Avalanche Canada is issuing a special public avalanche warning for the mountains of BC’s interior, including the North Rockies, Cariboos, North Columbia, South Columbia, Purcells, Kootenay Boundary, South Rockies, and Lizard Range and Flathead.
This warning applies to recreational backcountry users and is in effect from Friday, November 28 to Monday, December 1.
Heavy snow, strong winds and warm temperatures this week have resulted in high avalanche danger ratings across the regions. But the main concern is the coming weekend, when the weather clears and the temperatures drop. The danger ratings will go down as natural avalanche activity decreases but the potential for large and destructive human-triggered avalanches remains.
“The slow start to the winter, with cold temperatures and low snowfall, gave us a weak snowpack,” explains Avalanche Canada Public Avalanche Forecaster Joe Lammers. “Now we’ve finally had a good storm and people are ready to ride. But all that new snow fell on a relatively fragile structure. This weekend there’s going to be pent-up demand for powder snow. It will be essential to take things slow and exercise cautious decision making.”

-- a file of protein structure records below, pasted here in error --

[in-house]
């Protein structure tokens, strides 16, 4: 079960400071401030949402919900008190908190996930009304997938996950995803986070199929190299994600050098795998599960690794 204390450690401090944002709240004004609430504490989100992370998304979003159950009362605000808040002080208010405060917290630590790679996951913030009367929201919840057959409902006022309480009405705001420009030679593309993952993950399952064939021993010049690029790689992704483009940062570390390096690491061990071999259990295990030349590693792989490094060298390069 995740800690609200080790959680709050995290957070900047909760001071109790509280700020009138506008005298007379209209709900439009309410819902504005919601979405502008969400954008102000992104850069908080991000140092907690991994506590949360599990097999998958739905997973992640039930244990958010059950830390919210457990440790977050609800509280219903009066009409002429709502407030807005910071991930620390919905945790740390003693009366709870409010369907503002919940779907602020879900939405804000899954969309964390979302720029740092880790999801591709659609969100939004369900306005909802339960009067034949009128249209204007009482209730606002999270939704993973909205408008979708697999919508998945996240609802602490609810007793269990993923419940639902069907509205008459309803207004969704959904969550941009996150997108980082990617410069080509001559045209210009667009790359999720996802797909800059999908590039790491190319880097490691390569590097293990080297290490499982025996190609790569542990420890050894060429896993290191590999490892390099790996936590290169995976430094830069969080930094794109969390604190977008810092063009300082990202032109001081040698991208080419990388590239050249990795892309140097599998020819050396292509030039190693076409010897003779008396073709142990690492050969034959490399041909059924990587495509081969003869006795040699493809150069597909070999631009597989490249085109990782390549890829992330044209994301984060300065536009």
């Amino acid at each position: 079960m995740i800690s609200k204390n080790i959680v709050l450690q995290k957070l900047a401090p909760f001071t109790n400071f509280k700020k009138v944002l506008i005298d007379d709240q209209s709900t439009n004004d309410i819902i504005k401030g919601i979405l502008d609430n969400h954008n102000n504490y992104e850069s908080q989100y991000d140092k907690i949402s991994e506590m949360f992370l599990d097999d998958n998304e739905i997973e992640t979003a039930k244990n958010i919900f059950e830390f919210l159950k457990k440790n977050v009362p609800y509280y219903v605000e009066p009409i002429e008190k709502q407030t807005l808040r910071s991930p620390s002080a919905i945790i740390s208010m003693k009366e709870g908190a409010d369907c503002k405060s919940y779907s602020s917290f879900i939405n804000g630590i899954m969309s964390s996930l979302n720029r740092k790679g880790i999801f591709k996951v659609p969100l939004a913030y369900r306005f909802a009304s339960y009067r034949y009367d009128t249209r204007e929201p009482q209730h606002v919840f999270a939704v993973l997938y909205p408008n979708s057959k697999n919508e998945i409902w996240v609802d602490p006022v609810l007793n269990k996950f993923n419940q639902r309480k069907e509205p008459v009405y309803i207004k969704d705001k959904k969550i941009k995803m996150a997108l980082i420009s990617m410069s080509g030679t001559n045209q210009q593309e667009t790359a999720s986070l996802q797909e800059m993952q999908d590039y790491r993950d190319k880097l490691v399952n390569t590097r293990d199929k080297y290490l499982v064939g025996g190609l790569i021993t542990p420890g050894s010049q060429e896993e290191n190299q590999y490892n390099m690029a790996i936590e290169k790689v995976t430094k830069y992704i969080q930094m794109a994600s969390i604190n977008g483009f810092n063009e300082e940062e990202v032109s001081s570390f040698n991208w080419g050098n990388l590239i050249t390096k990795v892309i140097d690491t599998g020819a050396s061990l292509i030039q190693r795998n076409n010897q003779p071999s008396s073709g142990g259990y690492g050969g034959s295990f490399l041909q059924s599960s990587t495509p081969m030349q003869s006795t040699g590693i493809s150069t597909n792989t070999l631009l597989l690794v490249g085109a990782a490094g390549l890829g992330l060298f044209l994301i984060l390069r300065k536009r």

Recreational backcountry users are recommended to stick to simple, low-angle terrain, avoid big, steep slopes, minimize exposure to overhead hazard, and re-group in safe zones away from avalanche run-outs. If you do not have the training or experience to assess avalanche terrain, stay in areas where avalanche risk is professionally managed.
All backcountry users must be equipped with essential avalanche safety equipment. Everyone in the party needs an avalanche transceiver, a probe and a shovel every day. It’s equally important that everyone has avalanche training and has practiced using this equipment. If an avalanche occurs, the rescue is up to you. There is no time to go for help. Wearing an avalanche balloon pack can reduce the chances of burial.
For the avalanche forecast, check www.avalanche.ca. For further thoughts on the current conditions, please read our Forecaster Blog at www.avalanche.ca/blogs.